The beauty and ugliness of poverty
10 December 2003
by Lin Ching-ying
Taiwan, ROC: How do you maintain hope when your life is surrounded by poverty, disease, and injustice?
Unable to choose their living conditions, African children are disadvantaged from birth. Inadequate family conditions, disease, and poverty make children's first five years of life a severe test. Malaria accounts for 65 per cent of all the deaths of children five and under. The mosquitoes carrying the malaria virus choose their victims impartially, so the chance of infection is equal for all. Once infected, everything depends on individual constitution and on the effectiveness of medical treatment. If the patient survives then there is the hope of making it through another five years.
I can remember that when I first reached Africa, I wasn't quite used to the fact that everybody I ran into was a black-skinned local. I felt that everyone looked so much alike, even to the point that I had trouble telling people apart. After my second month, I gradually became able to distinguish everybody, and with diligence and a caring attitude was able to lessen the distance between us. What I cared about most was the glimmer of hope that I saw in the eyes of the children.
Ever curious about foreigners, the rural children were always bashful. In their eyes, in which black and white were so finely contrasted, and in their candid smiles, you could see the hope and future of their country. However, when they opened their mouths, it always made me feel uneasy, for they would always say, "Amiga! I want candy! I'm hungry! Give me money!" Not only children, but people of all ages were this way, making us sad indeed. So, whenever I had a chance I would patiently talk to the children's parents saying, "My country was also poor 30 years ago, but our parents never had us beg. The Taiwan of today is the result of sweat and labor, and of people striving diligently together. Perhaps your children can help bring a better tomorrow, but constantly begging for the help of others will lead nowhere."
Poverty in the developing countries really brings out people's humanity, in both positive and negative ways! I can remember hearing about the goodness of the wife of one of the staff members in Sao Tome and Principe. Not long after she arrived, she used to head down into the villages to hand out bread. One day the line was particularly long and supplies were not enough to go around, so in the end, she could only offer an apology and then drive away. But the folks who had waited in vain were incensed, pelting the car with stones as it drove away. Hearing of this incident saddened me, for it showed the avarice that poverty brings, and also the kind of sanctimonious help that people are so prone to give.
The incident made me wonder about the nature of caring-how should caring be understood and implemented so that regret and error may be avoided?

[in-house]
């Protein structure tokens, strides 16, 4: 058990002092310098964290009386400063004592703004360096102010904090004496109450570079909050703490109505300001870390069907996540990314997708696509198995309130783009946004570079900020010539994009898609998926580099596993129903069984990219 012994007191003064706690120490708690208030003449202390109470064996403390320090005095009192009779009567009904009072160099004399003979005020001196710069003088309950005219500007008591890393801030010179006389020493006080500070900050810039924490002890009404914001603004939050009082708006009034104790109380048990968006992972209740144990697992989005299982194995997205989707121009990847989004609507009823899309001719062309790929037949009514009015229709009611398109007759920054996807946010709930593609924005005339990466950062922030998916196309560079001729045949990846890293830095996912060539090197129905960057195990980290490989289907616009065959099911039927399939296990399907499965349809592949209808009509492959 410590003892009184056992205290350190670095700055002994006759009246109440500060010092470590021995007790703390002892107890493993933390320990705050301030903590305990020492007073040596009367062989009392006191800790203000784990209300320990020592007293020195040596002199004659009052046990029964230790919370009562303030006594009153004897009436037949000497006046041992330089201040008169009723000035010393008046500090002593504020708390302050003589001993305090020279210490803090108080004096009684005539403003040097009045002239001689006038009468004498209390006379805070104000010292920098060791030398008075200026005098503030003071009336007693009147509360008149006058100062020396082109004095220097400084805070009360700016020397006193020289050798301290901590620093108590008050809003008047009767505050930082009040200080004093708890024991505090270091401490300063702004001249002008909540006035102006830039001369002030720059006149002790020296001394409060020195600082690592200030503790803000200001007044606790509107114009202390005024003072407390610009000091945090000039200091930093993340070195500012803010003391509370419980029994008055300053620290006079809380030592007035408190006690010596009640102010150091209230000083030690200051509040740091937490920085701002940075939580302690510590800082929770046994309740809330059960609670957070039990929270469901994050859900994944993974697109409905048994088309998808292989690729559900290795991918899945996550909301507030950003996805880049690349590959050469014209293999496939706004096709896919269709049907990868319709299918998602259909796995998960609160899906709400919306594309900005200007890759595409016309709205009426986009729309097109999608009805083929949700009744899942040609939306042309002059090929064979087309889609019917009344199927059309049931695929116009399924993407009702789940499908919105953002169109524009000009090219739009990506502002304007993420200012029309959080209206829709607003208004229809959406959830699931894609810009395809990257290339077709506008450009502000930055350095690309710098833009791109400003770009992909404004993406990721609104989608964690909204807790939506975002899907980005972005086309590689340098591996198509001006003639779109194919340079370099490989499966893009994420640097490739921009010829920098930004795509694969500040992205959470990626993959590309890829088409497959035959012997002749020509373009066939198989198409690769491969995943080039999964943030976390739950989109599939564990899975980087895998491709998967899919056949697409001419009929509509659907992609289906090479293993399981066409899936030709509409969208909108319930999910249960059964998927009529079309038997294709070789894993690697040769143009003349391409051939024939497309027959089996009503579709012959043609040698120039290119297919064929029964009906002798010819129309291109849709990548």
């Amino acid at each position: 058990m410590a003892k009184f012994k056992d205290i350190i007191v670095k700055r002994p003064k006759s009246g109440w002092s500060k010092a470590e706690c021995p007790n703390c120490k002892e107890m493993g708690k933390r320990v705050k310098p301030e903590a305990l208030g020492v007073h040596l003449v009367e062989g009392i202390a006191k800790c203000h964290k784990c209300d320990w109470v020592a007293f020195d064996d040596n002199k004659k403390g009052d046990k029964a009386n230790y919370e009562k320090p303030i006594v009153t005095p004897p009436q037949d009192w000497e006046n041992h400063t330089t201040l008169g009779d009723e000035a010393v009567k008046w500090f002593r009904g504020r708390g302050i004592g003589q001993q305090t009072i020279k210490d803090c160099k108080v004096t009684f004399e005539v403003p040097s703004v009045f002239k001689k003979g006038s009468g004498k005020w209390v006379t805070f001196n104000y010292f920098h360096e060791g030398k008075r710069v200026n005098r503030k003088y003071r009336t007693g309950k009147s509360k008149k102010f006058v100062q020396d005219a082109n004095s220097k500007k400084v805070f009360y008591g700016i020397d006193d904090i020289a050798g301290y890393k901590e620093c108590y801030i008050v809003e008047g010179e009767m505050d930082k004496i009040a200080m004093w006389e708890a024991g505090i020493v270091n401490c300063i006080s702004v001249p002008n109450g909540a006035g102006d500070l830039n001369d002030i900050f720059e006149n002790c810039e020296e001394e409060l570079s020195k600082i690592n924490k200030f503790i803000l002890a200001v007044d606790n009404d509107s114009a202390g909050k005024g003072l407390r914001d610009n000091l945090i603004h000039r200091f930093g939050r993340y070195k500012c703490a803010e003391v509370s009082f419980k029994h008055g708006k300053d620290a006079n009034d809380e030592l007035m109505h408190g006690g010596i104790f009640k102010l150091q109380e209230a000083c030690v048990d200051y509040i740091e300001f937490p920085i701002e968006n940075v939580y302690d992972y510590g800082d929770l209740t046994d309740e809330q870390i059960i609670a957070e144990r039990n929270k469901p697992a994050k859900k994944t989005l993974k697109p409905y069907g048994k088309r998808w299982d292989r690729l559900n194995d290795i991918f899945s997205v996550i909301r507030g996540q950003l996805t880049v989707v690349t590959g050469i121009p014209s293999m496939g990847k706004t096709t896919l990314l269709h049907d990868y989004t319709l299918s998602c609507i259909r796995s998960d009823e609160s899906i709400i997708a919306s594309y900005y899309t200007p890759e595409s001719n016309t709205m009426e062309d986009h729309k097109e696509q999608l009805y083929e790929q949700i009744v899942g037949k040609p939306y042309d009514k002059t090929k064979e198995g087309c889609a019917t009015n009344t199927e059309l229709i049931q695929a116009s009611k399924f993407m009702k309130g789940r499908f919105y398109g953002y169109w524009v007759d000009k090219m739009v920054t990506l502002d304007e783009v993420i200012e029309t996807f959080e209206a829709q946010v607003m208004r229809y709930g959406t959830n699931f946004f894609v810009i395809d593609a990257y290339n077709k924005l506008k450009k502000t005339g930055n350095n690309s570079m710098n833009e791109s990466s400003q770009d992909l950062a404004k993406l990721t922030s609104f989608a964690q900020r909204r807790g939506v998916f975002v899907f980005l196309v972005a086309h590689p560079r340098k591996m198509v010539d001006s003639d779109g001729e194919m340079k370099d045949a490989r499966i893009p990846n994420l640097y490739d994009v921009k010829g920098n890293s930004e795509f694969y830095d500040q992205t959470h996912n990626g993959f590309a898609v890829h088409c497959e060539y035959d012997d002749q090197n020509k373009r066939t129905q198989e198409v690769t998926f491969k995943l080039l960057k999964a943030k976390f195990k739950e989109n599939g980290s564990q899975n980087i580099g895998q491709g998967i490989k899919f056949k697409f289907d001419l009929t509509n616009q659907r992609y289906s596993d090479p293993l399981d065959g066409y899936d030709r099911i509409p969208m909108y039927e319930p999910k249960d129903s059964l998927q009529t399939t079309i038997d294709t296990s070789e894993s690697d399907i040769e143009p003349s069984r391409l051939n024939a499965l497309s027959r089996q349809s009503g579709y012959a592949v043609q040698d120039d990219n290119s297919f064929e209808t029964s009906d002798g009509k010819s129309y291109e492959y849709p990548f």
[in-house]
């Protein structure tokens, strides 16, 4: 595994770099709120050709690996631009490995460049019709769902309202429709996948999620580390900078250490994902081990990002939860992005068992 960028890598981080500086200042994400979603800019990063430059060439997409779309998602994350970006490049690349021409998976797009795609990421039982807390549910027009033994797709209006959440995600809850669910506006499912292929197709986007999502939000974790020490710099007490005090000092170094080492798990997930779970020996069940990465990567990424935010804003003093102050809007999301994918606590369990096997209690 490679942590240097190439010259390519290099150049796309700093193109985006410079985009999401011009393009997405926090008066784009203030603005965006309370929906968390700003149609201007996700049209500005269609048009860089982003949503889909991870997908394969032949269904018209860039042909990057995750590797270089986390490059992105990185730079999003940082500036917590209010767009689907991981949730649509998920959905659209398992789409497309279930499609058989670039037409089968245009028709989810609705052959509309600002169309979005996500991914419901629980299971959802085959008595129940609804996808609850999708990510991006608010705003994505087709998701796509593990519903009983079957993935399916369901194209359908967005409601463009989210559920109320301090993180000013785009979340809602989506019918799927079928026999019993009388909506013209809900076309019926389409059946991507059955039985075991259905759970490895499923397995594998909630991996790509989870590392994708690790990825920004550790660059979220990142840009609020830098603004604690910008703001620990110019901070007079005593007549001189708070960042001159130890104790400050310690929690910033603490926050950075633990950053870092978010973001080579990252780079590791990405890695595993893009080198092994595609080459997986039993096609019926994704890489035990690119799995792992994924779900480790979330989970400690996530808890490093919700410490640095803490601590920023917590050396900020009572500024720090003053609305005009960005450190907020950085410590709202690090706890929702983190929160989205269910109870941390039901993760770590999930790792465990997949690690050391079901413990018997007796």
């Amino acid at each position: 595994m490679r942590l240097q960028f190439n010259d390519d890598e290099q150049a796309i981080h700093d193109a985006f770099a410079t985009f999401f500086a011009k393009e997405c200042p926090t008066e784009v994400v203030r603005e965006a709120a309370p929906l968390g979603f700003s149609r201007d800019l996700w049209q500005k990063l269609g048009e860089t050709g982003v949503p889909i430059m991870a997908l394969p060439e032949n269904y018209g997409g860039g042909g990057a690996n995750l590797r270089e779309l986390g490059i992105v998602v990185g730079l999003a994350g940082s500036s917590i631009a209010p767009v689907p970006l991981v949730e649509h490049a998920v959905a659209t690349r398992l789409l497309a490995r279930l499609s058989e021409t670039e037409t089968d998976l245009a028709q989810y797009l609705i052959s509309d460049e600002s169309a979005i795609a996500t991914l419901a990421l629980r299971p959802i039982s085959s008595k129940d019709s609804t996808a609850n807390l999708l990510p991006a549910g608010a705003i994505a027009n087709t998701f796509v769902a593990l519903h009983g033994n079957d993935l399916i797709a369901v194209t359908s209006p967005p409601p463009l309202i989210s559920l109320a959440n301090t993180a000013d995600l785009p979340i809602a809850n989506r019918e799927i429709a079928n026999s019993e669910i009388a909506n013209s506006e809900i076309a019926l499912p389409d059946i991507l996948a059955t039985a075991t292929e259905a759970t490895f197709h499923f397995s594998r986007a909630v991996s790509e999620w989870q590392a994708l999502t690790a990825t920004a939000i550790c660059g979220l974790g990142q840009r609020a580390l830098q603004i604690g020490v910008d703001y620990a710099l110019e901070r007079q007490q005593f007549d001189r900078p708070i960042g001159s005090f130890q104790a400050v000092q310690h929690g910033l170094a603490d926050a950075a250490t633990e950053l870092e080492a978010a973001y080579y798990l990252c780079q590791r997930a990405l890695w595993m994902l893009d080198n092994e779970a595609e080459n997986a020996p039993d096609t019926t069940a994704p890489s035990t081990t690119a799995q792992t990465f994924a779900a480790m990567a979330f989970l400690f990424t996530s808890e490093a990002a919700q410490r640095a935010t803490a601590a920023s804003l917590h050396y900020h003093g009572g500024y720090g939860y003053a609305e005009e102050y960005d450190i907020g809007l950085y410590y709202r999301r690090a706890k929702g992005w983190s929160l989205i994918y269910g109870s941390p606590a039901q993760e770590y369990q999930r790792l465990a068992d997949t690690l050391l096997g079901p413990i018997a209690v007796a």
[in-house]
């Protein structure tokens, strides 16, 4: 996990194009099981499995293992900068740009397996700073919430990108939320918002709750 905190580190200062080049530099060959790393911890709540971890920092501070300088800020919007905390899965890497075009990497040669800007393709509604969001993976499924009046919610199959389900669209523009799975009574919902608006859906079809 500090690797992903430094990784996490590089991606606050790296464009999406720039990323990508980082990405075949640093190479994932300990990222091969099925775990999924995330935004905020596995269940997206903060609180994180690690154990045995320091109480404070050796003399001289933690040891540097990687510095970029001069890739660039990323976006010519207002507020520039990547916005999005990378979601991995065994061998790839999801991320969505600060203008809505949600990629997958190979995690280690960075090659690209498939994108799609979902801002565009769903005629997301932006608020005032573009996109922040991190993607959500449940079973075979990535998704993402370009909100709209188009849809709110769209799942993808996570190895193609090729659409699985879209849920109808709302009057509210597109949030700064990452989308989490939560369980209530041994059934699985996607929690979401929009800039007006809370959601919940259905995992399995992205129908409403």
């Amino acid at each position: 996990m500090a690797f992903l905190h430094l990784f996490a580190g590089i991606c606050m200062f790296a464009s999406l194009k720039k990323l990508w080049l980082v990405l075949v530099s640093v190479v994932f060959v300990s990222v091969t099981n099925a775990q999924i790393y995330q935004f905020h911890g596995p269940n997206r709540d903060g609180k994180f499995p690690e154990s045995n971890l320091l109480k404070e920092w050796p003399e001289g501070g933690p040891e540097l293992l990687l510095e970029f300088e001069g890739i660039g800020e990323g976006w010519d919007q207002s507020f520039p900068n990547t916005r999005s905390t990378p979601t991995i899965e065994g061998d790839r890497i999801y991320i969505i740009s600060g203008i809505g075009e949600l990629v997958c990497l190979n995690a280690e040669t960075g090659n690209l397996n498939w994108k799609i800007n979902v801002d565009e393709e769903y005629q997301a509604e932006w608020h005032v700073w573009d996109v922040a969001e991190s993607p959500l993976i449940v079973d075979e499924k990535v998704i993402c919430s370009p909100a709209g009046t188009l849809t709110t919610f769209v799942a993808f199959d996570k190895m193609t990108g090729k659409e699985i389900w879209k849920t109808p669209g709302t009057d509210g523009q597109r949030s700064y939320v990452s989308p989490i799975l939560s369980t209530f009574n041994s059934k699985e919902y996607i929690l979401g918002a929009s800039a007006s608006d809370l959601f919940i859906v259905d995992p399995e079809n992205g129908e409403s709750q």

Only after coming to Africa did I discover that many volunteers needed to adjust their perceptions and attitudes. The locals are extremely sensitive, and they can distinguish a genuine attitude from a perfunctory one. Help transcends more than just passing out bread; in the end, we must help others to help themselves.
In Africa, providing material aid alone is not a sufficient form of caring. Were it so, then caring would consist entirely of emptying one's pockets, an incomplete form of help at best that cannot truly deal with the heart of the matter. What is important is giving them the incentive to put forth the effort necessary to earn what they need. In this kind of environment, every person may find a lot of room for growth-if you can remain sympathetic and tolerant, you will find that things aren't as bad as they seem.
In two years of volunteer life, I made sure that I lived each day to the fullest, for this was a most precious life experience. By living in such a destitute environment, I was able to get a taste of life's many possibilities. I experienced every possible form of culture shock. I learned how to lighten up and lead a simple life, how to work diligently, and how to make the best of my situation and peacefully live life one day at a time.
The definition of volunteering is to dedicate oneself willingly and joyously. To succeed in this kind of work requires unassailable enthusiasm and morale, for only then can one work without strain or regret. The primary source of this energy must be the individual; regardless of what kind of circumstances one may encounter, it is important to keep in good spirits. Those whose passion is short-lived may find themselves plagued by doubts before long, and may even consider giving up.
Full of curiosity, even little presents can make African children happy all day. Here the author presents balloons that the little kids blew up immediately after.